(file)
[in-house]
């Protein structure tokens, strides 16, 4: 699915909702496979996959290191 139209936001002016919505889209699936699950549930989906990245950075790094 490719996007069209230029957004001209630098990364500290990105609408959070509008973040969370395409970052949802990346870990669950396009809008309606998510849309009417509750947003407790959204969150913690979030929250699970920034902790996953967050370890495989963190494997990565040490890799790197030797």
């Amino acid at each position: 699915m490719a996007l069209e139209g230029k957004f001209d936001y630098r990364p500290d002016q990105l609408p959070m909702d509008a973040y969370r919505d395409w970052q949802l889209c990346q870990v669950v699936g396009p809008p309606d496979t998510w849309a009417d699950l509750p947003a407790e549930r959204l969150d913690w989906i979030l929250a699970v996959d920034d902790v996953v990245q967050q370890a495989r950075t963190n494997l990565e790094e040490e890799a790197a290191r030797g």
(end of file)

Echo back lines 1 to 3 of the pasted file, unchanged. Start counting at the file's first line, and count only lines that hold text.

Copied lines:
[in-house]
């Protein structure tokens, strides 16, 4: 699915909702496979996959290191 139209936001002016919505889209699936699950549930989906990245950075790094 490719996007069209230029957004001209630098990364500290990105609408959070509008973040969370395409970052949802990346870990669950396009809008309606998510849309009417509750947003407790959204969150913690979030929250699970920034902790996953967050370890495989963190494997990565040490890799790197030797």
């Amino acid at each position: 699915m490719a996007l069209e139209g230029k957004f001209d936001y630098r990364p500290d002016q990105l609408p959070m909702d509008a973040y969370r919505d395409w970052q949802l889209c990346q870990v669950v699936g396009p809008p309606d496979t998510w849309a009417d699950l509750p947003a407790e549930r959204l969150d913690w989906i979030l929250a699970v996959d920034d902790v996953v990245q967050q370890a495989r950075t963190n494997l990565e790094e040490e890799a790197a290191r030797g």